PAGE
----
As the housing market continues on life support, some homeowners with hard-to-sell properties choose to move on, whether to pursue a new job, downsize or simply relocate. But it's very risky financially to leave your home vacant unless you adjust your homeowners insurance accordingly.
Your home insurance rates are usually based on you occupying your home, and for good reason. Without you at home to call 911, deter burglars and vandals or stop a minor leak or electrical short from becoming major, your home insurance company would assume additional risk.
That's why most home insurance policies contain a vacancy clause that automatically changes or excludes coverage should the home become vacant (residents and belongings gone) or unoccupied (residents gone, belongings remain) for a specified period, often 60 days.
"Some insurers may not pay claims if a home is vacant for 60 days or more. Some policies might automatically shift to a different amount of coverage (e.g., liability insurance only) after a specific number of days unoccupied," according to the National Association of Insurance Commissioners.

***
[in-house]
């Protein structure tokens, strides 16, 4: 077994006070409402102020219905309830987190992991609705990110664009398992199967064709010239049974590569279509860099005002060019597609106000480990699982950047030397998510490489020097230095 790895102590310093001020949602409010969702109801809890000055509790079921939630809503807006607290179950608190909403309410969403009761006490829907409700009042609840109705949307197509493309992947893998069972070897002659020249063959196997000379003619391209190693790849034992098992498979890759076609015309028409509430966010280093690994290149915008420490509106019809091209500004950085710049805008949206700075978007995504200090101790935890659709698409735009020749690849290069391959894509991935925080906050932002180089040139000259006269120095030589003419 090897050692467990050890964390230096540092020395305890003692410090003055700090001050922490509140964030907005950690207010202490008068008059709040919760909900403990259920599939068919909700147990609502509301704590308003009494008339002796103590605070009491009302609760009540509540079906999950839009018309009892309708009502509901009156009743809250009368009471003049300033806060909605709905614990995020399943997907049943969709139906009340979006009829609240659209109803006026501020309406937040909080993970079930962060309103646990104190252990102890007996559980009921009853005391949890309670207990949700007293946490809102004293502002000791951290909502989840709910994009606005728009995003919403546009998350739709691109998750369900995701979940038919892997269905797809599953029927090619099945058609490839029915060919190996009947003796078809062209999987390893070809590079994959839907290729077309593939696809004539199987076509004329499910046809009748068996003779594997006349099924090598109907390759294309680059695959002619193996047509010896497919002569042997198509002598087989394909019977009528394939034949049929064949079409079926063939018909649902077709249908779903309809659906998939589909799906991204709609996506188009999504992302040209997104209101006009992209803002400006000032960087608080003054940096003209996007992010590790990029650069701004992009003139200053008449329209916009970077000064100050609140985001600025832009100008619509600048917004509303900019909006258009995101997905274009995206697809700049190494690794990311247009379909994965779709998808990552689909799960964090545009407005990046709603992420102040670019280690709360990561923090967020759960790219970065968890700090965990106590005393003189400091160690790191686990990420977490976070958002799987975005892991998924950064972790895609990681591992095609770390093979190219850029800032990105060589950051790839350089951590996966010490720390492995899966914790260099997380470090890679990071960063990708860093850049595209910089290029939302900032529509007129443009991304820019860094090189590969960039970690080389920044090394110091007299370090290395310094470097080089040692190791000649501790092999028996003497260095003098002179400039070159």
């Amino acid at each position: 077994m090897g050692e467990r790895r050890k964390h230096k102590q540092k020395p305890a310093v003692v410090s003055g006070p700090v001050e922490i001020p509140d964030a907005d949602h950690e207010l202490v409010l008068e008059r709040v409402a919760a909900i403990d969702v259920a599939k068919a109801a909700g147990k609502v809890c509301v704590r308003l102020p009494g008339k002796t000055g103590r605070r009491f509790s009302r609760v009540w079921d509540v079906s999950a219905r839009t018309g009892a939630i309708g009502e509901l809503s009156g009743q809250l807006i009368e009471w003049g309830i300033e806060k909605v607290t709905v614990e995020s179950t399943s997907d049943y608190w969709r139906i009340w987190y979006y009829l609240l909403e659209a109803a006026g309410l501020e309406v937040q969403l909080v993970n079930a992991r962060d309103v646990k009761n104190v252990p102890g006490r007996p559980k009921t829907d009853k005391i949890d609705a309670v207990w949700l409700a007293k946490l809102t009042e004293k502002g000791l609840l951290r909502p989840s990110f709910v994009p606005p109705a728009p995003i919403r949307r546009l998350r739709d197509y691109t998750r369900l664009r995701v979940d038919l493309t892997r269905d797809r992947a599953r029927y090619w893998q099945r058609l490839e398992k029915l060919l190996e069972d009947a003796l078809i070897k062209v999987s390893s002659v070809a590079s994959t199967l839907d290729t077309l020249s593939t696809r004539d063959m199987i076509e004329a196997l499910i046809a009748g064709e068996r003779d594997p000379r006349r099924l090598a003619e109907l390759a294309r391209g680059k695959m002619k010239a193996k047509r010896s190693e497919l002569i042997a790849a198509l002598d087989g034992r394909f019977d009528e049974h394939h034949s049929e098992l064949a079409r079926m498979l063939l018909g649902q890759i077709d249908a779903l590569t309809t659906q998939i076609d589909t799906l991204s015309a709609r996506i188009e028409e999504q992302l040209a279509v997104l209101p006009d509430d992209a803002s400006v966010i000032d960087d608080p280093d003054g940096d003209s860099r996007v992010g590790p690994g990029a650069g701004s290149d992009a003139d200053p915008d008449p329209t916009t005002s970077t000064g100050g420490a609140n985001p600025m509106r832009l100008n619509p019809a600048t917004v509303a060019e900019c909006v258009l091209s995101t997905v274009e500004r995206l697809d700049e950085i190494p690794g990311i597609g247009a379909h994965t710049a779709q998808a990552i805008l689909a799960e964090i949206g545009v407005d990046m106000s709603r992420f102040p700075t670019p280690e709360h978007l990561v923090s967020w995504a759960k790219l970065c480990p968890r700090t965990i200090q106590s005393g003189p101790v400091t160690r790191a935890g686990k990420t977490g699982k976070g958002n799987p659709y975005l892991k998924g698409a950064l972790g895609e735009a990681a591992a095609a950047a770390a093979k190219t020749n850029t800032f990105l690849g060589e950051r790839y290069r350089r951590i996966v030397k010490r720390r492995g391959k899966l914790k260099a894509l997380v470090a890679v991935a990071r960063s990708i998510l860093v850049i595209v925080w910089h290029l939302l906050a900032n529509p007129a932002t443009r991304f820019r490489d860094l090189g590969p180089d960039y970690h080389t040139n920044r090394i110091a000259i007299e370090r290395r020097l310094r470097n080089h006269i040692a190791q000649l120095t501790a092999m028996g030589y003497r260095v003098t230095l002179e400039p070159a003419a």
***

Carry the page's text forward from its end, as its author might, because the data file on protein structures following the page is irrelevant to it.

If you need to leave your home vacant or unoccupied for an extended period, the best course of action is to contact your home insurance agent and explain the situation. Many insurance companies offer an endorsement to your policy that will cover a vacant dwelling for an extended period. You also may obtain vacancy coverage for specified periods up to a year.
No surprise, it's going to cost more than your current homeowners insurance rates. But it's a small price to pay compared to the major expenses you'd face if something happened to your house while you were away.
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